The Chemistry Gallery, Prague
Working initially as a painter, Stipl turned to making sculpture. Using himself as a model, Richard focuses exhaustively on the indefinite nature and moment-to-moment paradoxes inherent in the act of continuously recreating oneself throughout the course of a lifetime. Characteristically, Stipl’s paintings and sculptural works alike force us to reconsider the role of boundaries and consequent categories of choice that comprise contemporary attitudes and approaches to art-making and art-consumption. Stipl has exhibited worldwide and is included in many important public and private collections. Over the past several years, his work has captured extensive media and critical attention wherever he has exhibited.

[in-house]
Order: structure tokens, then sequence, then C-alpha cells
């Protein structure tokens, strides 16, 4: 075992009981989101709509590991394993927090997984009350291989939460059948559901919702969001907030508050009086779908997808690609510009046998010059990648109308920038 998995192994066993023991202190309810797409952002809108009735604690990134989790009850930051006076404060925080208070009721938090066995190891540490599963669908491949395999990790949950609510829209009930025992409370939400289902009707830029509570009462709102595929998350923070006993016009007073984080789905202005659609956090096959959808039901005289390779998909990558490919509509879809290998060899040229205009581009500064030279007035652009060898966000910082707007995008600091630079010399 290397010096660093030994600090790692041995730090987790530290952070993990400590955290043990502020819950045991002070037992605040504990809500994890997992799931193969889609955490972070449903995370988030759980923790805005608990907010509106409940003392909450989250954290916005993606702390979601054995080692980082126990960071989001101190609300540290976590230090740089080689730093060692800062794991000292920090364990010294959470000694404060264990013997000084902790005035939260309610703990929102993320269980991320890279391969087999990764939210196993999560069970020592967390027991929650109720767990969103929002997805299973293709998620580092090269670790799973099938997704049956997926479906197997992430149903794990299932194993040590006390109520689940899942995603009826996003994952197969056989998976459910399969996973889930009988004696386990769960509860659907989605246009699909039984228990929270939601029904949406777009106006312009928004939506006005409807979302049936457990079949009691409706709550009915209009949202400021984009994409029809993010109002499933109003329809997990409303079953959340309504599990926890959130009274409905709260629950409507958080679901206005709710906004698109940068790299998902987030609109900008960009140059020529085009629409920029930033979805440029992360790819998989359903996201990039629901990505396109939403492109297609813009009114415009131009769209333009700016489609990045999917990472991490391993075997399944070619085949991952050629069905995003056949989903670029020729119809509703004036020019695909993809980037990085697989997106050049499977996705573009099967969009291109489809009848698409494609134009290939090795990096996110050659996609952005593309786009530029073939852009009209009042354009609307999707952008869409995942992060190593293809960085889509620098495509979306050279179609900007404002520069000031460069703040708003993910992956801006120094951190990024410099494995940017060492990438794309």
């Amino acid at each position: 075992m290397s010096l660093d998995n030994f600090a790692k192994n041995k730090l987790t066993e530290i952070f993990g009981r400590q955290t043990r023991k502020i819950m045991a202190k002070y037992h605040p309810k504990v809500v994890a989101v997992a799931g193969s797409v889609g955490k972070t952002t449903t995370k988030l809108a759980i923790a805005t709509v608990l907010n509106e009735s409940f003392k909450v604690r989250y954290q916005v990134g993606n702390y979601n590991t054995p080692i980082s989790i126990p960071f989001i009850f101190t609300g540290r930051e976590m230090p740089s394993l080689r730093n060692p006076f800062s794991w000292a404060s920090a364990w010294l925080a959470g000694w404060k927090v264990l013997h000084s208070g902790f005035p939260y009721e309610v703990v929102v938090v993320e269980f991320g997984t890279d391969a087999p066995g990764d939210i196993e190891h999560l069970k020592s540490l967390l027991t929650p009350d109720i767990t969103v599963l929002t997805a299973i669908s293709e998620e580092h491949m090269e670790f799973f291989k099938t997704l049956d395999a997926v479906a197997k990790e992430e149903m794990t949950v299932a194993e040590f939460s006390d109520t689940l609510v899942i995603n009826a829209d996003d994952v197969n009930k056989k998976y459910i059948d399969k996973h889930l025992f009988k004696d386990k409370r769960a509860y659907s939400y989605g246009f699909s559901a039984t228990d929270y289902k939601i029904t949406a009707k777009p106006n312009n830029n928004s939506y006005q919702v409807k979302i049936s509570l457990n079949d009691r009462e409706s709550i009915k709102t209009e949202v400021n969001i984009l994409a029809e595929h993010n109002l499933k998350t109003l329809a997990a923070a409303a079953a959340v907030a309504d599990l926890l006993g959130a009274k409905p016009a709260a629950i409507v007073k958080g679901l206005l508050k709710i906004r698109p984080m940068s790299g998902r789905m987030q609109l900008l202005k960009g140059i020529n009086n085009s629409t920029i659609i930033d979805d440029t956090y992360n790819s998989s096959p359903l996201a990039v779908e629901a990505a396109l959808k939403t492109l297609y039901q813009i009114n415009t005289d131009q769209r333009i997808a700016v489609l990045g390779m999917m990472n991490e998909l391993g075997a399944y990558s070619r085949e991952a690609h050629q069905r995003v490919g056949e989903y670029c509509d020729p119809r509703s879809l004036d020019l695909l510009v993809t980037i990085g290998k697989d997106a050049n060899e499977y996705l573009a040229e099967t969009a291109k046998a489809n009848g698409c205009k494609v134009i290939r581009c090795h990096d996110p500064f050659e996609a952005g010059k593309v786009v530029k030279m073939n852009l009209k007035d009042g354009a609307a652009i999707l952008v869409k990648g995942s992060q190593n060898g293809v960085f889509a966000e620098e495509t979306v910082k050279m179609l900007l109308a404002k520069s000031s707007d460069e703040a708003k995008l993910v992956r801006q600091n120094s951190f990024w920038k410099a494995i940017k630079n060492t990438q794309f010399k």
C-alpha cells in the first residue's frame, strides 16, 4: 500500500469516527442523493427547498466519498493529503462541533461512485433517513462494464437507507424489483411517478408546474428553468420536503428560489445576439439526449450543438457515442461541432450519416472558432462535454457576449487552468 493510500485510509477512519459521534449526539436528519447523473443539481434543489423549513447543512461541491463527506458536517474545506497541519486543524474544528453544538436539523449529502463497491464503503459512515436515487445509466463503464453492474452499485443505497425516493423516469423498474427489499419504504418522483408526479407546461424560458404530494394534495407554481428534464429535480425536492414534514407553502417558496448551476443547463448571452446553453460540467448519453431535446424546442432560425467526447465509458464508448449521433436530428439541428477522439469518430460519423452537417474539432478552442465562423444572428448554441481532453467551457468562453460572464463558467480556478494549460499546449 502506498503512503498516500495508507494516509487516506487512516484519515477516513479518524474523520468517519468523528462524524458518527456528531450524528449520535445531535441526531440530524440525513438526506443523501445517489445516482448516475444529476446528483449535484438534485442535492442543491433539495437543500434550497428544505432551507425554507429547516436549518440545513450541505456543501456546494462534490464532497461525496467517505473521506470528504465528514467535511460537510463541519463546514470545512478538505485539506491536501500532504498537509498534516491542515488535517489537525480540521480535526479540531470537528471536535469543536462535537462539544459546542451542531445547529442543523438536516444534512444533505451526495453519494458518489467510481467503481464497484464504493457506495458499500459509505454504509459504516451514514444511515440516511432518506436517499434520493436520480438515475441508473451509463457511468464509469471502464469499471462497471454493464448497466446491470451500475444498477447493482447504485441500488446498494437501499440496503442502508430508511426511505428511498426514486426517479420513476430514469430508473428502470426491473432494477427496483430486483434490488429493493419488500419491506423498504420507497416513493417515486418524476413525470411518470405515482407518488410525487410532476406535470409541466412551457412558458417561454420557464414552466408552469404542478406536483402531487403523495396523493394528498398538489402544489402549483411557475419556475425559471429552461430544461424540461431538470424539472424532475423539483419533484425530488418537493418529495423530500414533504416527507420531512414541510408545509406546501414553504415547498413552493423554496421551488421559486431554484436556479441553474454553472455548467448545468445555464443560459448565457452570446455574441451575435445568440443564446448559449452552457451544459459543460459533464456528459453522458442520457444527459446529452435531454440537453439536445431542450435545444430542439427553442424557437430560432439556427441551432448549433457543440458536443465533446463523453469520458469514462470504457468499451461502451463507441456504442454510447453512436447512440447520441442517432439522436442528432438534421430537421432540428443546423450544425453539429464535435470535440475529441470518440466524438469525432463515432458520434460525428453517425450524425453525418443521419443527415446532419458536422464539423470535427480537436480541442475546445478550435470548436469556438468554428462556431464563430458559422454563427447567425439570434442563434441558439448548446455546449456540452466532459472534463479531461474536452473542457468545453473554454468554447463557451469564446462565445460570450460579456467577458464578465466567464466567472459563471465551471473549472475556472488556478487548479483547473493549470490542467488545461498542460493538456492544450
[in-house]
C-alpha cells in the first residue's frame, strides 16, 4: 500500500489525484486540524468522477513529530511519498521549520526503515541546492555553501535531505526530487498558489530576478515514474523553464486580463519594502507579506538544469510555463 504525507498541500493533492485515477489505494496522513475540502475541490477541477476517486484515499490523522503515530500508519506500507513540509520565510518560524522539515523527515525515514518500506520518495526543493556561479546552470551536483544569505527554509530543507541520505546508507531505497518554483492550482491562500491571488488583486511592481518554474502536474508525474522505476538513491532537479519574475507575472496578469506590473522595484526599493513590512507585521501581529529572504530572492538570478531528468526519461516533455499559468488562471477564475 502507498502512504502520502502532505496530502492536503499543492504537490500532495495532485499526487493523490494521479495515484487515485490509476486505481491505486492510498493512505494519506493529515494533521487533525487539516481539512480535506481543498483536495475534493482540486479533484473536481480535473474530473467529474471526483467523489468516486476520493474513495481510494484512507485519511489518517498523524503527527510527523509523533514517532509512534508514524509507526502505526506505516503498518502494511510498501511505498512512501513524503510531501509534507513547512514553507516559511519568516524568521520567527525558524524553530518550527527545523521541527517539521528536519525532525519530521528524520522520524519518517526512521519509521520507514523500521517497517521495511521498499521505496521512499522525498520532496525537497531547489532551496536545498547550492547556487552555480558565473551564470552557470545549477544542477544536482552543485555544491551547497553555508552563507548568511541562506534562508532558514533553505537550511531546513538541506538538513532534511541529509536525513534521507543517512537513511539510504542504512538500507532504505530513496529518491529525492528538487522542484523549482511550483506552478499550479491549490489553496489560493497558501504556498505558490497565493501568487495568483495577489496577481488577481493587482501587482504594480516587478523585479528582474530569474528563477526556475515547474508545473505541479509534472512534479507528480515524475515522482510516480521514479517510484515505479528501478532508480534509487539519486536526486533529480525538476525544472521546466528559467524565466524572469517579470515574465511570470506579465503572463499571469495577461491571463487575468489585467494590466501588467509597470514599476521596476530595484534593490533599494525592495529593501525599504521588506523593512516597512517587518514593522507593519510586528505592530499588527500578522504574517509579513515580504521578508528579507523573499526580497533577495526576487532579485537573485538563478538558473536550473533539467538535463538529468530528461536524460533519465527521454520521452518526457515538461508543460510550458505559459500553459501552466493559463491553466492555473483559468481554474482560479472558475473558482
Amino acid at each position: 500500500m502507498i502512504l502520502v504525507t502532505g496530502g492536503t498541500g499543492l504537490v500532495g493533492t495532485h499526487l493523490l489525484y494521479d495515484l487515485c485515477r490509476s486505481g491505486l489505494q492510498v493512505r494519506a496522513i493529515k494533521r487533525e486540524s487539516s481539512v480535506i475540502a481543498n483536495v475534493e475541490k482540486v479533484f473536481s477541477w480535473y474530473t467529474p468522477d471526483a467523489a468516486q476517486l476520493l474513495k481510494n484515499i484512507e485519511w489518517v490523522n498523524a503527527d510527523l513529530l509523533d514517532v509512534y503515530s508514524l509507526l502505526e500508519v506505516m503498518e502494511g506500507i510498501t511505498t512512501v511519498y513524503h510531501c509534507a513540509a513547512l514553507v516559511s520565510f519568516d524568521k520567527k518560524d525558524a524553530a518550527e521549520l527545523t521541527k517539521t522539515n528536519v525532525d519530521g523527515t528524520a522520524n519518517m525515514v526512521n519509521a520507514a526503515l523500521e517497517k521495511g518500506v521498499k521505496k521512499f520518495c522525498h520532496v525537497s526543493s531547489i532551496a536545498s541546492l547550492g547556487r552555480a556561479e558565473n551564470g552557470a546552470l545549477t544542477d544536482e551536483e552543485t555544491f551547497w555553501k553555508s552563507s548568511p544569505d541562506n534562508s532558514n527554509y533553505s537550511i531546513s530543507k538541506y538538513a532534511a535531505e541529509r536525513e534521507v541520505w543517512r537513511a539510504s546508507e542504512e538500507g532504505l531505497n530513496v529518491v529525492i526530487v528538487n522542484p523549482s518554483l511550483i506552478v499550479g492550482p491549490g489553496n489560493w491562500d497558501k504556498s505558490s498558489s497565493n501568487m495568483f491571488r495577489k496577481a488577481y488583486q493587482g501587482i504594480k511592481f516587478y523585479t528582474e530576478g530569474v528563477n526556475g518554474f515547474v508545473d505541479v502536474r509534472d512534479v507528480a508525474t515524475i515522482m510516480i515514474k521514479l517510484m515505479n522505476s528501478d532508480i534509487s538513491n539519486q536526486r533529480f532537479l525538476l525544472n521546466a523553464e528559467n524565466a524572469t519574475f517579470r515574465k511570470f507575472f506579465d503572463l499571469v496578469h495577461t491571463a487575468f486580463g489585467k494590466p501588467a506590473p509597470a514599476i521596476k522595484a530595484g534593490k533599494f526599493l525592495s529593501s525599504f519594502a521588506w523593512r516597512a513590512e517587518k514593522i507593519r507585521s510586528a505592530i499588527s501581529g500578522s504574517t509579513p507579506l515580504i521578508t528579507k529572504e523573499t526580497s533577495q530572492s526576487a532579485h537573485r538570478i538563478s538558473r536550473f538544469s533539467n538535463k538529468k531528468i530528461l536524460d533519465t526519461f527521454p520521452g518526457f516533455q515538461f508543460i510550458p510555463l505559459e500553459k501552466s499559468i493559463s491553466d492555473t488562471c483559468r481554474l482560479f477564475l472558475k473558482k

In addition to the Czech art academies in Prague and Brno Lubomir Typlt graduated from the Kunstakademie in Düsseldorf where he studied with professor Markus Lüpertz and professor Gerhard Merz and finally became a "Meisterschüler" of professor A. R. Penck. The artistic handwriting Typlt developed contains a severe dialectic, an uncompromising balancing of opposites and a coming together of contradictions. In the worlds he creates one encounters characteristic, iconographic figures – adolescent, unfinished individuals in a phase of physical and mental growth whose empirical worlds are evoked as an encounter with something that extends beyond the image area and is unpleasant, shocking, malicious or hurtful for them. While in recent years, erasing the differences between men and women has become practically a mantra, Typlt naturally underscores these differences and so his pictures show either groups of girls or groups of boys. The motif worlds he creates for both groups take references to Freudian codes and unconscious processes. Their disturbing impression is intensified through the usage of a very specific contrasted palette which makes his works easily distinguishable. In his pictures paint not an illusion of light and shadow, nor is it an illusion of local color; it is autonomously present in the object, and thanks to the fact that it follows the object’s specific modelling it is subordinated to the space of the painting.